The United Nations at 75

JAMAICA, Kingston
21 September 2020
by Mr. Michael W. Lodge
Secretary-General of the International Seabed Authority


In his address to the United Nations Economic and Social Council in July 2020, the UN Secretary-General called for a strengthened and renewed multilateralism, geared towards the overarching goals of peace and security, human rights, and sustainable development.

As we celebrate today the achievements of the UN, we should recall that one of its greatest and most enduring successes designed to benefit humankind is certainly to be found in the development of a global legal regime for the ocean through the adoption in 1982 of the UN Convention on the Law of the Sea. Described as the “constitution for the oceans”, this fundamental treaty is indeed a striking illustration of the collective contribution of the international community to this vision of a more fair and equal society.

The 1982 Convention established certainty in the law of the sea and brought peace and order to the oceans. It provided for an equitable relationship among States in their use of the ocean and has been a major contribution to international peace and security.

Although the Convention is multi-faceted, covering every aspect of humanity’s use of the oceans, four key elements stand out: rights of access to the sea and its resources, protection of the marine environment, maritime dispute settlement, and lastly, and obviously most dear to my heart, the Convention established an entirely novel legal regime for the largest untapped mineral resources on the planet, designating these resources as the ‘common heritage of mankind.’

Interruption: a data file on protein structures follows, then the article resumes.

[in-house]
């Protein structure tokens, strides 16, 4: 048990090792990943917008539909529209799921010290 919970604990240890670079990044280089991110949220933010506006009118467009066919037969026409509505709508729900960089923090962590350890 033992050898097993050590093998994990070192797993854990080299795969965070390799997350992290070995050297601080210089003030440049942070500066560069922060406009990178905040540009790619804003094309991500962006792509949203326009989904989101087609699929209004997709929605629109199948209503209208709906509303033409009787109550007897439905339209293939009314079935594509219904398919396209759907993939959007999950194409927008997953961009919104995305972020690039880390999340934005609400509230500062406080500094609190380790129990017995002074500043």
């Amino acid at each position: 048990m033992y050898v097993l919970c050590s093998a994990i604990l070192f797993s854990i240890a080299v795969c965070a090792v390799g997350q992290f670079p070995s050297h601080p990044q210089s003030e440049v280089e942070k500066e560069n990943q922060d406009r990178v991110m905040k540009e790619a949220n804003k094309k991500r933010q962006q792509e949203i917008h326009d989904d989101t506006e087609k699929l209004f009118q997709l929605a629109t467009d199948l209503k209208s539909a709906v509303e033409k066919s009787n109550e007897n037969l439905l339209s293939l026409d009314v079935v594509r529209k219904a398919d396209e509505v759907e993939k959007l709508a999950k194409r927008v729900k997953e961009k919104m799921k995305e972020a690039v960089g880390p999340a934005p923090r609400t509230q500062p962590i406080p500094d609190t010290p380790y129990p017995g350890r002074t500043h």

These resources are managed by the International Seabed Authority (ISA) which today comprises 167 members and the European Union. Its unique mandate is to give life to the ideal of equity and economic and social solidarity in the access to and sustainable management of deep seabed minerals for the benefit of all humanity. Through ISA, access to these resources is assured to both developed and developing States, rich and poor, large, and small. The data collected through exploration and marine scientific research expeditions is compiled with the aim of being shared broadly with all. No other resource on the planet is managed in this way and we have struggled so far to apply similar ideals to extra-terrestrial resources.

At a time when the international community reflects on how to strengthen multilateralism and cooperation, the 75th anniversary of the UN presents an inspirational moment to reaffirm our commitment to the UN Convention on the Law of the Sea and ensure that its provisions are implemented on the basis of equity and for the benefit of all humanity.